Born and raised in the South, I paint from my heart and memories. Most of my art is done as seen from the eyes of a child. So is my writing. I have written two books - a novel and a collection of short stories - all about the South! I'm making the rounds with publishers - hope to have these little volumes published someday!
I have never had an art lesson, but I love to load up my paintbrush and see what comes out! Hope you see something here that touches your heart!
Blessings to you!
There is a debate going on about whether or not cursive
handwriting should continue to be taught in schools. Some teachers say that knowing how to type is
more important these days. Okay – I
understand that. At times, I am a “mad
texter” myself. I have always loved to
type, and I do love the email! But I do
hope the teaching of cursive will not be discarded. I believe penmanship is something that is
part of our identity. The way our handwriting looks tells a story about us – how we go about doing things….
In elementary school, just learning to write in cursive, we
called it REAL writing. If the teacher
wanted sentences, a paragraph, or an essay, the question always came, “Do you
want it in “real writing”?
I can remember the handwriting of some of my school chums
from so many years ago! I watched my
left-handed friend hunched over her desk, carefully copying something from a
textbook. I was mesmerized by the
careful movement and the perfect letters that came out of the awkward way she
held her hand and pencil. And the way
the little boy I had a crush on crunched up his face as he wrote. Looking over at his paper, I fancied I could
see his facial expression in his handwriting!
When I helped the teacher, I knew whose test paper I held, without
looking at the name.
I love to watch my husband write his name! The movements are as unique as he is. The handwriting of my children makes me happy! I remember my Mother’s small neat script…my
Father’s scrawl. I remember the
handwriting of some of my teachers on the blackboard. One teacher stood very close to the board and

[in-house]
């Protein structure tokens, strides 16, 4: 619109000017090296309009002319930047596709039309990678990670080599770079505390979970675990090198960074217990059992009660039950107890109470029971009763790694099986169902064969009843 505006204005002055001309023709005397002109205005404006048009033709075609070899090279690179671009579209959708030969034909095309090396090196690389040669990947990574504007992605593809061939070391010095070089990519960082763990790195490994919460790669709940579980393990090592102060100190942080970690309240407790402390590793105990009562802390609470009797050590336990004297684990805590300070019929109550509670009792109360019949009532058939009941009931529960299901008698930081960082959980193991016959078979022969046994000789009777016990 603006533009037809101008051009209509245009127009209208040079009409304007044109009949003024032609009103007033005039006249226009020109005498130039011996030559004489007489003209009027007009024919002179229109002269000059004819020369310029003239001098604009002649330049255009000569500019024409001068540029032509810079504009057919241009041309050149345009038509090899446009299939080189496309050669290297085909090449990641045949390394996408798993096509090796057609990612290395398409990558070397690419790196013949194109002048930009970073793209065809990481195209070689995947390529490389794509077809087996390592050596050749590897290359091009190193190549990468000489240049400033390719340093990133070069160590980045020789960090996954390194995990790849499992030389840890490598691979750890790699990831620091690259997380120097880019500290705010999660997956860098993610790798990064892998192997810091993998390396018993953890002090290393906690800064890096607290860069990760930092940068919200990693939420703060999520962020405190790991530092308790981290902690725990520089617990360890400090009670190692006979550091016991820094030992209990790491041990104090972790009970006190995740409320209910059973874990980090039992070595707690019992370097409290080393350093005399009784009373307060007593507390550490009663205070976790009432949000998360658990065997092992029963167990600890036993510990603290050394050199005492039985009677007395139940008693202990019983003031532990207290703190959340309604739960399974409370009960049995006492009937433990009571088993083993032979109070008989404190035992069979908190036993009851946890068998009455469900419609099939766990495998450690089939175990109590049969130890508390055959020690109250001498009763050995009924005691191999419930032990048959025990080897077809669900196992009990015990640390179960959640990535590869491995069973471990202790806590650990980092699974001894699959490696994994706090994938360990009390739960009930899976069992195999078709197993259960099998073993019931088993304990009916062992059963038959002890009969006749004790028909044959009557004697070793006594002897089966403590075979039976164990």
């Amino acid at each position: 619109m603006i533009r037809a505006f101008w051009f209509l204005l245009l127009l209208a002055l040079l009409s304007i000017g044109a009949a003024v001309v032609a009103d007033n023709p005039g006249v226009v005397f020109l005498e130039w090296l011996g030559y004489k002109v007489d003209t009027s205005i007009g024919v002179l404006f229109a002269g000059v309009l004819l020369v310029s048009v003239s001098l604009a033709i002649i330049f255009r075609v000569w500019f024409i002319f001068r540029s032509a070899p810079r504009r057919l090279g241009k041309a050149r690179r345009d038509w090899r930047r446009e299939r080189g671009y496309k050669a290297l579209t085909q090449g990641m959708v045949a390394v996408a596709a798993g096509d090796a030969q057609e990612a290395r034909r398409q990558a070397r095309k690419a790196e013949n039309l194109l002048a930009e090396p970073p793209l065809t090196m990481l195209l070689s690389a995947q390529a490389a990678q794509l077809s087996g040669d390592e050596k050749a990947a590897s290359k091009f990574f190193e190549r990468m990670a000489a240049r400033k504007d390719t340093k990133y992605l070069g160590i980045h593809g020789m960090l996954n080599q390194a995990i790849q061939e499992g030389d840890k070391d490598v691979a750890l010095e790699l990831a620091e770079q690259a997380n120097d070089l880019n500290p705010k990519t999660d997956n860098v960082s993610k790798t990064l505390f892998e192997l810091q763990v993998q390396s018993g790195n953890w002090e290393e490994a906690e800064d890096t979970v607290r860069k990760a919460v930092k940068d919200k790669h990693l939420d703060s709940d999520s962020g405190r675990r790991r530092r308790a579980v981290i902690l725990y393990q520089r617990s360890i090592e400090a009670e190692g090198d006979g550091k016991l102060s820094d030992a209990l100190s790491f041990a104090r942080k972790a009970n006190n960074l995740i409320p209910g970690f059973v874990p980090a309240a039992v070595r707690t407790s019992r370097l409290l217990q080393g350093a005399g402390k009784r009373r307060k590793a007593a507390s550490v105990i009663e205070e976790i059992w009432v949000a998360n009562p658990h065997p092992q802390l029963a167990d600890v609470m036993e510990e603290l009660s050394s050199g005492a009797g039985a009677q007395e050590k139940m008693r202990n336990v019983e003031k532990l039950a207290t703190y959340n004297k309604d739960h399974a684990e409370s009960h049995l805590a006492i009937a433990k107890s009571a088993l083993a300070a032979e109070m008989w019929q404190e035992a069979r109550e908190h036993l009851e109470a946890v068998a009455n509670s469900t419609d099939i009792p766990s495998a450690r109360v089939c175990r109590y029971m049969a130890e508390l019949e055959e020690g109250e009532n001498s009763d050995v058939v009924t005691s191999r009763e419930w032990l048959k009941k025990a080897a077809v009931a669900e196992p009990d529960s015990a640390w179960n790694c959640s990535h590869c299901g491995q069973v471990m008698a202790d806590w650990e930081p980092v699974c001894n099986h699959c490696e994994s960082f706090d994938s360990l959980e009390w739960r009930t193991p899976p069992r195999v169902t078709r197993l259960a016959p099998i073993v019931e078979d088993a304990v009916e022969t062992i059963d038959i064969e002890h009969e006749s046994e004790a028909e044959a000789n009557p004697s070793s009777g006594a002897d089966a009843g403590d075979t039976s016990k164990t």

wrote hard and slowly - as though the chalk were going to jump out of his hand
at any moment. Then he went back to dot
all the I’s and cross all the T’s as a final job. He performed this task as though he were mad at the
letters for needing something extra.
Another teacher wrote with a flourish and used lots of exclamation
points after her flowing writing. The
handwriting style said so much about who they were…
I recently helped some
elderly people shop for groceries. I
watched, as each person slowly and carefully signed their name in the electronic box
at the check-out counter – in cursive. I
sensed that they wanted to write their names perfectly – it was as if they were
positive their signature would be seen by everyone. “This is who I am,” their slow, spidery,
crawling penmanship said to the electronic box on the counter.
I love to write letters and receive letters. But what is a handwritten letter unless it is
in “real writing”?
What will happen if they stop teaching cursive writing in
public schools? Will this technique
only be taught in college under a “Special Studies” curriculum? Will we slowly become a culture that uses
only electronic devices to communicate?
(Gee – I think I already know the answer to that.)
Will the love notes I put in my husband’s lunch box be
unearthed and put in a museum someday, as a rare item – perhaps called a
hieroglyphic? (Uh – I hope not….blush)
Cursive penmanship makes me happy! Perhaps something in real writing will be in the mailbox today!